‘Full hands on deck’
JFF with work cut out to deal with money issues
FACED with huge financial challenges, the Jamaica Football Federation (JFF) will be drawing on the expertise of all its directors and finance committee to devise a solution. At the core of the JFF’s problems is its FIFA World Cup-qualifying bill,...
FACED with huge financial challenges, the Jamaica Football Federation (JFF) will be drawing on the expertise of all its directors and finance committee to devise a solution.
At the core of the JFF’s problems is its FIFA World Cup-qualifying bill, which has seen the sport’s ruling body here spend $110 million to complete its first three matches.
Worse yet, the team had no chance to earn a dollar, as COVID-19 protocols in the country forced a spectator ban for its only home match, an encounter against Panama on September 5 that the country lost 3-0.
One would expect that that result, and others in a winless three-game start that has only garnered one point, in an away 1-1 draw at Costa Rica, would number among topics for discussion by the JFF board. But with 11 matches left to play in Qatar 2022 qualifying, unquestionably, the most pressing focus will be money to finance the rest of Jamaica’s journey.
“We understand where we are and know that we need full hands on deck to discuss all the issues that we are faced with at this time, to include financial (issues),” Dalton Wint, general secretary of the JFF, said yesterday.
“As a board, we’re due to have a meeting at the end of this month, the 28th of September, where we will have the discussions.”
Wint, the man in charge of running day-to-day operations at the federation, said other groups within their organisation have been and will continue to brainstorm means of fulfilling its monetary desires.
“The finance committee continues to meet and have meaningful discussions on the way forward, along with the executive body,” he said.
“There are repeated costs that are here and need to be taken care of for us to be viable,” Wint said as he referenced costs associated with air and ground travel, accommodation, salaries, venue rental, COVID-19 expenses such as testing and establishing sanitisation stations, among other things.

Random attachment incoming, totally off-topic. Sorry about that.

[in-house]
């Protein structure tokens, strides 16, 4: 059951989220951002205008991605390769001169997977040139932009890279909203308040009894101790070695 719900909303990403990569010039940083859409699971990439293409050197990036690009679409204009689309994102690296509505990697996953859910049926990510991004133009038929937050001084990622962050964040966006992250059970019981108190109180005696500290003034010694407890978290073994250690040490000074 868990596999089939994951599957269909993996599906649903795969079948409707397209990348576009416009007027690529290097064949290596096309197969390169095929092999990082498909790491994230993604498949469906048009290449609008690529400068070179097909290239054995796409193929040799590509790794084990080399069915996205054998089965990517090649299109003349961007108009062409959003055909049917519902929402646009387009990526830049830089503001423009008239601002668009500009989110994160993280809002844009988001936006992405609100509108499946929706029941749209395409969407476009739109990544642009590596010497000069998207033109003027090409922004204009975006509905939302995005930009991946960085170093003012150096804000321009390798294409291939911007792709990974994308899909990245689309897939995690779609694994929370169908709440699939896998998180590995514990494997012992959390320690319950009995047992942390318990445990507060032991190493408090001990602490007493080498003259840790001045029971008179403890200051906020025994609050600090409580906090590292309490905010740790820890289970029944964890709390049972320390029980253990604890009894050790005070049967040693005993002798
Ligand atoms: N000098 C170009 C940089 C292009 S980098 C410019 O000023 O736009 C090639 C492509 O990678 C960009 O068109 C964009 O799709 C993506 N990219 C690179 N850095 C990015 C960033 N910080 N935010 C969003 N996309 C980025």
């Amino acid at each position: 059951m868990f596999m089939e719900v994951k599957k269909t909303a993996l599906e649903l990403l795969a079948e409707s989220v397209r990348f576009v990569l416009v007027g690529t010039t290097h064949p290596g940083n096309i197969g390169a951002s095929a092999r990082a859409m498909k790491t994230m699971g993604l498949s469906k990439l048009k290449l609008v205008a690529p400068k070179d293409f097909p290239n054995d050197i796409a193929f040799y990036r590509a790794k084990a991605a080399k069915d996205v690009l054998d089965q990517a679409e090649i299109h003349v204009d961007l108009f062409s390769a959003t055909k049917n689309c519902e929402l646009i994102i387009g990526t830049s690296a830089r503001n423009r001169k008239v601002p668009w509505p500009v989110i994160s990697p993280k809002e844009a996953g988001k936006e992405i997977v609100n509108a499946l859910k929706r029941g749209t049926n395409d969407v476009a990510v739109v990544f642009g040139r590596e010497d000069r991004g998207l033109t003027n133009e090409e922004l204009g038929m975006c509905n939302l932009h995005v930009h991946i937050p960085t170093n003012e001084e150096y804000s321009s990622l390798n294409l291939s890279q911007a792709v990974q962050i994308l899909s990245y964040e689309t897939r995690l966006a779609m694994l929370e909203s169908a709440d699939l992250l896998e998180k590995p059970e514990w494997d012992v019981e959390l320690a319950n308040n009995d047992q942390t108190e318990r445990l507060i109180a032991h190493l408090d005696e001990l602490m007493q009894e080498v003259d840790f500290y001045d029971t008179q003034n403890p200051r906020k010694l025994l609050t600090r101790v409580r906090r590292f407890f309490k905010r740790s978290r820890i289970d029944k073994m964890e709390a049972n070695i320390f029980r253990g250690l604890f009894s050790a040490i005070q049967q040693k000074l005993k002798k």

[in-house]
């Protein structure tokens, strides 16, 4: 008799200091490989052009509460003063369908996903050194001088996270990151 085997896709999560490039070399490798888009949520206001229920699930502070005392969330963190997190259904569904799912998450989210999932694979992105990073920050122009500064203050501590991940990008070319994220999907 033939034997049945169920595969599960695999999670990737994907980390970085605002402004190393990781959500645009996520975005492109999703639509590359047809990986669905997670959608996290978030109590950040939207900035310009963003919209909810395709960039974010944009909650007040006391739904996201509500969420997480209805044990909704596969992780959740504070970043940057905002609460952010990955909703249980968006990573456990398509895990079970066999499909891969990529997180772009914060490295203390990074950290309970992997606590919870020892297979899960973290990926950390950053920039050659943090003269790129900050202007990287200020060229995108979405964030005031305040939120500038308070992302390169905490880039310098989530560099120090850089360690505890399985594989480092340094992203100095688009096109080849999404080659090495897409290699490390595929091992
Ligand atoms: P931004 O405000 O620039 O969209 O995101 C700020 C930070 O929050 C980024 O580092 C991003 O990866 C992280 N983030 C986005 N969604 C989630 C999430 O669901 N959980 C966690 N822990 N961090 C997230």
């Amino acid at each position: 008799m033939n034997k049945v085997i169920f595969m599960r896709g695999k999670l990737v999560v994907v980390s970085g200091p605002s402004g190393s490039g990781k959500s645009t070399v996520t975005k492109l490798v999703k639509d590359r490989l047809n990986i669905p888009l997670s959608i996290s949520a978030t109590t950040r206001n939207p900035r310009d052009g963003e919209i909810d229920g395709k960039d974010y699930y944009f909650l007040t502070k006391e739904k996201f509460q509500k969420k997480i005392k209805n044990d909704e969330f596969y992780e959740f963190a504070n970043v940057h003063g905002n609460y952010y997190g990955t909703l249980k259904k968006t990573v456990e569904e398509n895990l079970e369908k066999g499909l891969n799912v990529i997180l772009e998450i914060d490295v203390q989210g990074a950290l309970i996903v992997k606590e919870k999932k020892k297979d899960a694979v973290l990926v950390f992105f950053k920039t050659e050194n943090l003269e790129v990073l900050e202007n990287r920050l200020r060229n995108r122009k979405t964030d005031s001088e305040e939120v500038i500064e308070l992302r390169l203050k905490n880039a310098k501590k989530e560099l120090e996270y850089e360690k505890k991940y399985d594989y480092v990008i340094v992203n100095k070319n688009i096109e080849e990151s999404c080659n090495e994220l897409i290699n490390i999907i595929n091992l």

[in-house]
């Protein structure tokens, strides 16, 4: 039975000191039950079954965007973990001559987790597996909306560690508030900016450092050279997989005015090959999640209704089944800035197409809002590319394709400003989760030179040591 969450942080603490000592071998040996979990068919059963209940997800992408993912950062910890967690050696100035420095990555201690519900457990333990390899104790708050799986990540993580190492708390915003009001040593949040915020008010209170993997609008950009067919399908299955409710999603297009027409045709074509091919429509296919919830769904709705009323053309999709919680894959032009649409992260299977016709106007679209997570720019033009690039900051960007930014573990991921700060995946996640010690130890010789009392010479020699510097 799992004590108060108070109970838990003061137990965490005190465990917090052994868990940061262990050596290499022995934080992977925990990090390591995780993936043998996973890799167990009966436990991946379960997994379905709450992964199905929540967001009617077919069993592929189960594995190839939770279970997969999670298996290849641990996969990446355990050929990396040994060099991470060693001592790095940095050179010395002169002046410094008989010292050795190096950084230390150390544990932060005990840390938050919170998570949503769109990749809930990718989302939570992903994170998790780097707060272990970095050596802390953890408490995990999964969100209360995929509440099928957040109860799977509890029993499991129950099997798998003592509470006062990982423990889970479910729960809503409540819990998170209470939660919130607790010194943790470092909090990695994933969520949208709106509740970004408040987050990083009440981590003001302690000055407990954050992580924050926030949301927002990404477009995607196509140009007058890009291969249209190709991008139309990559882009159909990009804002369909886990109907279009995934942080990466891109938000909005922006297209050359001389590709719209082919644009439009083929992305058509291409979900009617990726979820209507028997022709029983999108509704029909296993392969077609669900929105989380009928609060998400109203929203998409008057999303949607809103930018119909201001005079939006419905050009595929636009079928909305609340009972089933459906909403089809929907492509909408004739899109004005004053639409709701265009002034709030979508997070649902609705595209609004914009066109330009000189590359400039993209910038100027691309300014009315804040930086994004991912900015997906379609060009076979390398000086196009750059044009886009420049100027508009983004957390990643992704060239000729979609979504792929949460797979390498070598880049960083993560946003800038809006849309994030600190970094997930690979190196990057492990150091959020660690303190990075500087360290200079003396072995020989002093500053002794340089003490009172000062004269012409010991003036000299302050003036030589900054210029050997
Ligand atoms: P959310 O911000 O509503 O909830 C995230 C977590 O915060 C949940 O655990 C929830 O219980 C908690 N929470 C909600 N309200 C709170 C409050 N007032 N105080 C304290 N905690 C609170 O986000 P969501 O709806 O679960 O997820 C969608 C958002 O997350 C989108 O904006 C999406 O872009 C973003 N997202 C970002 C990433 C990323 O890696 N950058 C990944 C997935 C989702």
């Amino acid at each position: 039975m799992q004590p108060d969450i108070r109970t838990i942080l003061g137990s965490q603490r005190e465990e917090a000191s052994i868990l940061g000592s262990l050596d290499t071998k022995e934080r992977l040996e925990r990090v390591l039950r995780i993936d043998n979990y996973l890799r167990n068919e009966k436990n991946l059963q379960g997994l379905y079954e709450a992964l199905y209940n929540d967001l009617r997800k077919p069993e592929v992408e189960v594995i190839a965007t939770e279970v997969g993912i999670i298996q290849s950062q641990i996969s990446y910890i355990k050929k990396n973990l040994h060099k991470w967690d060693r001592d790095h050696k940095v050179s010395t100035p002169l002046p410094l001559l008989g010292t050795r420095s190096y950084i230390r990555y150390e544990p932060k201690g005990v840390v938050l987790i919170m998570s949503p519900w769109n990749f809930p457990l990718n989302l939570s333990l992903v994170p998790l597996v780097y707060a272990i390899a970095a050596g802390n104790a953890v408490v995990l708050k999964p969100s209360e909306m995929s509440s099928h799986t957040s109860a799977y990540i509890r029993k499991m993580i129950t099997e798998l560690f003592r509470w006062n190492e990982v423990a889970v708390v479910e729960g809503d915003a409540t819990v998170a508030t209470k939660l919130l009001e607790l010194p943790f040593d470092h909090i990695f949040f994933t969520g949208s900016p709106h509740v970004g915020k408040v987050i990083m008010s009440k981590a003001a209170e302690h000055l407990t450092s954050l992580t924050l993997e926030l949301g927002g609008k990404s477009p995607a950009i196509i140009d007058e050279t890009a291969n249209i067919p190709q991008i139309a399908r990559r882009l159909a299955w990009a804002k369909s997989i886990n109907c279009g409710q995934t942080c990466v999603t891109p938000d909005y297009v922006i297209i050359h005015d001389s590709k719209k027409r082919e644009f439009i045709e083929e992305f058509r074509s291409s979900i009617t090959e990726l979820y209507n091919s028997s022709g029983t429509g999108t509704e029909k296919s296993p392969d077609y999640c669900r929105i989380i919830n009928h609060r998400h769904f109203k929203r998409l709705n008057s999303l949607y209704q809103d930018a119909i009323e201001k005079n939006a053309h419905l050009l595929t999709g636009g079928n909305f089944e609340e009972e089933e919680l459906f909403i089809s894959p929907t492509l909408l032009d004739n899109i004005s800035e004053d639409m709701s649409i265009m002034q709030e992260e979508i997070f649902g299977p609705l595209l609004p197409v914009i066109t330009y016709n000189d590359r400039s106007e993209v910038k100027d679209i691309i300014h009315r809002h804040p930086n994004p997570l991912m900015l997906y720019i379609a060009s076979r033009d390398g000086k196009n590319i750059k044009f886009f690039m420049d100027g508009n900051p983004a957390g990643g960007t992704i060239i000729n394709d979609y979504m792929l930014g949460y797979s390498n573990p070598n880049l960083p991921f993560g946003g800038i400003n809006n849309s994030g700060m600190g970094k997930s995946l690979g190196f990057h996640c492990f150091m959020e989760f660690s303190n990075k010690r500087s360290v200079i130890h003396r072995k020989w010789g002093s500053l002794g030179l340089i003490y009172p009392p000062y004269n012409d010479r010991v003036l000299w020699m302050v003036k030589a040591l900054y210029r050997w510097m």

As majority of Reggae Boyz are based overseas, and given that the team travelled by charter for two matches, travelling accounted for a significant portion of the JFF’s spend, $40 million in total, with accommodation next, accounting for just under $28 million.
For the lone home encounter, approximately $5 million was expended, with COVID-19 testing alone costing approximately $2 million.
To boost its finances, the JFF has suggested seeking additional support from the Government and private sector, plus regional and world football bodies Caribbean Football Union, Concacaf and FIFA.
What it craves most, however, is collecting at the turnstiles, which remains doubtful as Jamaica had been under three-day lockdowns weekly for the past three weeks due to rising COVID-19 cases. This does not forecast positively on the government relaxing its ban on spectators for football events in the country.
“One thing that we’ve had as an expectation coming into the World Cup qualifying would be COVID, and we knew of it all along,” said Wint.
“World Cup qualifying, gate receipts, is one of the things that offsets your expenditure,” he added. “But I think we are the only country that is playing now without gate receipts. So there is this great outflow, and little or no opportunity for inflow.”